#4.  McClatchy News Service’s reporting on military justice matters:  For as long as I’ve been paying attention to military justice, news reporting on military justice matters has alternated between bad and none.  For the most part, the media ignore what Charles Burton called our “well hidden cul-de-sac of American law.”  When we do rate a mention, it is usually in the form of a technically dubious story on a sensational court-martial.  Or worse, we get what we saw a few weeks ago with the media’s inane teapot tempest over bestiality. 

But 2011 also saw some of the most important and well done military justice articles I’ve seen.  And they were almost all done by McClatchy.  This year’s bumper crop of important stories began in March with the first of several stories this year about problems with USACIL.  McClatchy’s best work this year was a series comprehensive and serious-minded articles on the  “new” Article 120 and sexual assault prosecutions in the military.  The emergence of quality reporting on military justice matters is an important story in itself.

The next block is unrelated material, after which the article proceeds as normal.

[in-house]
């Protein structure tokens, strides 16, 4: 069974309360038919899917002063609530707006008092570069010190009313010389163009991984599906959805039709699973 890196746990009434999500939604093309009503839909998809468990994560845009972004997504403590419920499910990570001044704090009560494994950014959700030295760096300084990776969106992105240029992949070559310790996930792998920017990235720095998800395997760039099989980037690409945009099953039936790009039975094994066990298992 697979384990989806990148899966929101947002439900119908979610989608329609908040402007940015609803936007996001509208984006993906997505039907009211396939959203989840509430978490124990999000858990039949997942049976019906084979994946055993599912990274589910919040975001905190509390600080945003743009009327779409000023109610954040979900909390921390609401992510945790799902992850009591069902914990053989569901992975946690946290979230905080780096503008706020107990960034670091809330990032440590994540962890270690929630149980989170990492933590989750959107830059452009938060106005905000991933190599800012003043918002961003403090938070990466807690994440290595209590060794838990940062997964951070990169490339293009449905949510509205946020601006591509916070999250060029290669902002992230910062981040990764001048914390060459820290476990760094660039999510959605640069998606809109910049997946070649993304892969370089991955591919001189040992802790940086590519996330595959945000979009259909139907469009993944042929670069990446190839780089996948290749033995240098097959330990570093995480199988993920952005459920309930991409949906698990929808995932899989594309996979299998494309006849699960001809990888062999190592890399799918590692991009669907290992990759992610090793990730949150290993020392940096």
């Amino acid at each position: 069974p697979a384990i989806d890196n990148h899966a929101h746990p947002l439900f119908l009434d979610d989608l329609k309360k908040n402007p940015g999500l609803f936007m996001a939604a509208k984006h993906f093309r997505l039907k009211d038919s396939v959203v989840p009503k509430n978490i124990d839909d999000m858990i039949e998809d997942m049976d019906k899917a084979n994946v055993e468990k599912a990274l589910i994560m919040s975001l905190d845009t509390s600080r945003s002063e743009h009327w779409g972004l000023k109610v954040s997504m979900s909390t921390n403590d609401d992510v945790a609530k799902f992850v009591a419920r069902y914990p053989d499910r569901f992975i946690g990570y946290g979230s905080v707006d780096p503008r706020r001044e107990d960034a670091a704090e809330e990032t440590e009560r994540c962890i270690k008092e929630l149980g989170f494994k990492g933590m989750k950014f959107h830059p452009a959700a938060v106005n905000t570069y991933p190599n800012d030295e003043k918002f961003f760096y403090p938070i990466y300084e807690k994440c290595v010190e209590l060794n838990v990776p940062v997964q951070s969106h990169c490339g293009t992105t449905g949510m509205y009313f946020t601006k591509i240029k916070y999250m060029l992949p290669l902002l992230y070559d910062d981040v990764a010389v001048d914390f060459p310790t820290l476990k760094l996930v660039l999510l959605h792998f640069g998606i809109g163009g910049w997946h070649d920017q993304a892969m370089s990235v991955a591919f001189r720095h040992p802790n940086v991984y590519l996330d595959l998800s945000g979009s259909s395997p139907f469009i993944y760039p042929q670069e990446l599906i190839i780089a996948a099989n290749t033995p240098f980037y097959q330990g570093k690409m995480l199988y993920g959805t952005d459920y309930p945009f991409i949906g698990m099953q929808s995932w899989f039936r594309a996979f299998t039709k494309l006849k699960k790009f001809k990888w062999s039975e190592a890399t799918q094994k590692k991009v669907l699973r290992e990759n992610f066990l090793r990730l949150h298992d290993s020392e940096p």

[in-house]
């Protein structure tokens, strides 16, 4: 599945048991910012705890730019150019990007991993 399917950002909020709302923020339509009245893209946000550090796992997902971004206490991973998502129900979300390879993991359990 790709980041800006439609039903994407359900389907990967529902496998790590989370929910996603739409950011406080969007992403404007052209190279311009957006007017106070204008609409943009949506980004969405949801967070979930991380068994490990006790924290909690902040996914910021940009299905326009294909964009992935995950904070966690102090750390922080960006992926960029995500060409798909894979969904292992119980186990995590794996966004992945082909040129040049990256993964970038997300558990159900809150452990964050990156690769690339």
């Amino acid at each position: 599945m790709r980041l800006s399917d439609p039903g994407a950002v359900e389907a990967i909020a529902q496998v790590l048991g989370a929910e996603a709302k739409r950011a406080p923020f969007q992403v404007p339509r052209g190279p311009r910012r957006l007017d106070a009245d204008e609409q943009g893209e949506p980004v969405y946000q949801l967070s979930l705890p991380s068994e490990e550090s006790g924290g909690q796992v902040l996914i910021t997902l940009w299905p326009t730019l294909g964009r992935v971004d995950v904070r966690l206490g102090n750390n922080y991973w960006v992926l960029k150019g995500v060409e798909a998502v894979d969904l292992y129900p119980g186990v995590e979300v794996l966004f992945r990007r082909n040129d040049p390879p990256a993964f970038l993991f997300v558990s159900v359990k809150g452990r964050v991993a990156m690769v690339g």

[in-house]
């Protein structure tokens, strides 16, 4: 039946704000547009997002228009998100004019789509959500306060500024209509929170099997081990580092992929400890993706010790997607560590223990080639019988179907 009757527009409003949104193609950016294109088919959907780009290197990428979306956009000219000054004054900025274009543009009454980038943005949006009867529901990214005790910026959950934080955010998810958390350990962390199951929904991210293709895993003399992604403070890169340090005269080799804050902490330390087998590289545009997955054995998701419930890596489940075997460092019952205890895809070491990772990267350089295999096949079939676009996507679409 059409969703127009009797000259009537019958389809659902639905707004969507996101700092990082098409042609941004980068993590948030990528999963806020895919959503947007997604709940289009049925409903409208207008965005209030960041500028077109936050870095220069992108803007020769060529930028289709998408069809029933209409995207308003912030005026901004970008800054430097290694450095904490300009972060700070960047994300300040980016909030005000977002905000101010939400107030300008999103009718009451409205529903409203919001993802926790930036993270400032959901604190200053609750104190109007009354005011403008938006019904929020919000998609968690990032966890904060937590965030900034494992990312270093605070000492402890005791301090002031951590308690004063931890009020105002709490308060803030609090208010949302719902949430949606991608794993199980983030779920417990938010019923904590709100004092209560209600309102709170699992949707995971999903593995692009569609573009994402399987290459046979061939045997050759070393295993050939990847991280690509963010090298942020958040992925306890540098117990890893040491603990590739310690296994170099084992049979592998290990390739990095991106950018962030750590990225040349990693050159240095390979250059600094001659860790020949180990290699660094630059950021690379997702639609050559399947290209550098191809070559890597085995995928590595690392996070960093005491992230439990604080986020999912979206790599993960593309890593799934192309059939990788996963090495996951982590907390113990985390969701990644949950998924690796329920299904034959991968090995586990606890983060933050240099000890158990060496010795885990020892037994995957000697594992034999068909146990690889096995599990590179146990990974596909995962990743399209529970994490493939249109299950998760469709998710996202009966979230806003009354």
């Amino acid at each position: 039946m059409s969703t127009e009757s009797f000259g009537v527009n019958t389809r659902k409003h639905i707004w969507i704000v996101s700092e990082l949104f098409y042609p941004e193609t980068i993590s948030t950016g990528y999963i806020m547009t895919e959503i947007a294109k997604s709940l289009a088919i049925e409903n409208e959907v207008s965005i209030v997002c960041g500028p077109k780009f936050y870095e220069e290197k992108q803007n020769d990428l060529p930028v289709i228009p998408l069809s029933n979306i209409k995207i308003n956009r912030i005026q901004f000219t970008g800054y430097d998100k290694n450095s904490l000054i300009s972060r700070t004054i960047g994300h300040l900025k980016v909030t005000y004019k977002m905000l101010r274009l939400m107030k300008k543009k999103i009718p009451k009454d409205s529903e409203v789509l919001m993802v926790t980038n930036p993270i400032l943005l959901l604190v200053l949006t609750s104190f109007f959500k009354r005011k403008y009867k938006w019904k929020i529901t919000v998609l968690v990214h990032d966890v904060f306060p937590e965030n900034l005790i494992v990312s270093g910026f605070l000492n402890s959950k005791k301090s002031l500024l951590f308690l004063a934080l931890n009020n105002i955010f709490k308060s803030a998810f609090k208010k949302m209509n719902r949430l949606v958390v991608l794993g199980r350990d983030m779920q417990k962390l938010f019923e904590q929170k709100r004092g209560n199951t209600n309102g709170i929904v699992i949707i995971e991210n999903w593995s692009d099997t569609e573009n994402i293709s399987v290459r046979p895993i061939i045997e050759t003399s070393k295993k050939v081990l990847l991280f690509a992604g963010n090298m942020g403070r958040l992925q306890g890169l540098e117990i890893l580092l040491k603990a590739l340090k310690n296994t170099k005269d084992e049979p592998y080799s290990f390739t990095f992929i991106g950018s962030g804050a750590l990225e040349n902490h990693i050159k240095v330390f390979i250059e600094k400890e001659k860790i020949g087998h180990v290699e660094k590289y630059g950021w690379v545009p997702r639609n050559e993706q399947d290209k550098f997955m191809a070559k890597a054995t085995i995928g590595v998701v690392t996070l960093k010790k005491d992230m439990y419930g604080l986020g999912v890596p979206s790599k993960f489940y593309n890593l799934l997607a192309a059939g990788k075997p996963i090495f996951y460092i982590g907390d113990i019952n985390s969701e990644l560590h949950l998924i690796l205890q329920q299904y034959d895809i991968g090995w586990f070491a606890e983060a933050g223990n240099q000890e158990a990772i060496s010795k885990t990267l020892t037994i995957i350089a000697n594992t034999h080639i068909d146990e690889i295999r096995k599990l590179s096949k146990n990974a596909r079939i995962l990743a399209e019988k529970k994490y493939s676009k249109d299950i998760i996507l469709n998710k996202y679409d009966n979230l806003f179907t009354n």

One Response to “Top ten military justice stories of 2011–#4”

  1. Michael Lowrey says:

    And it’s especially impressive if you consider that print media organizations are in serious decline, reducing headcount continuously and generally restricting the topics that they cover. So maybe it’s not really so much as emergence, which would suggest a long-term trend, as much as a short-term focus. But hey, I’ll still take that over previous press attention.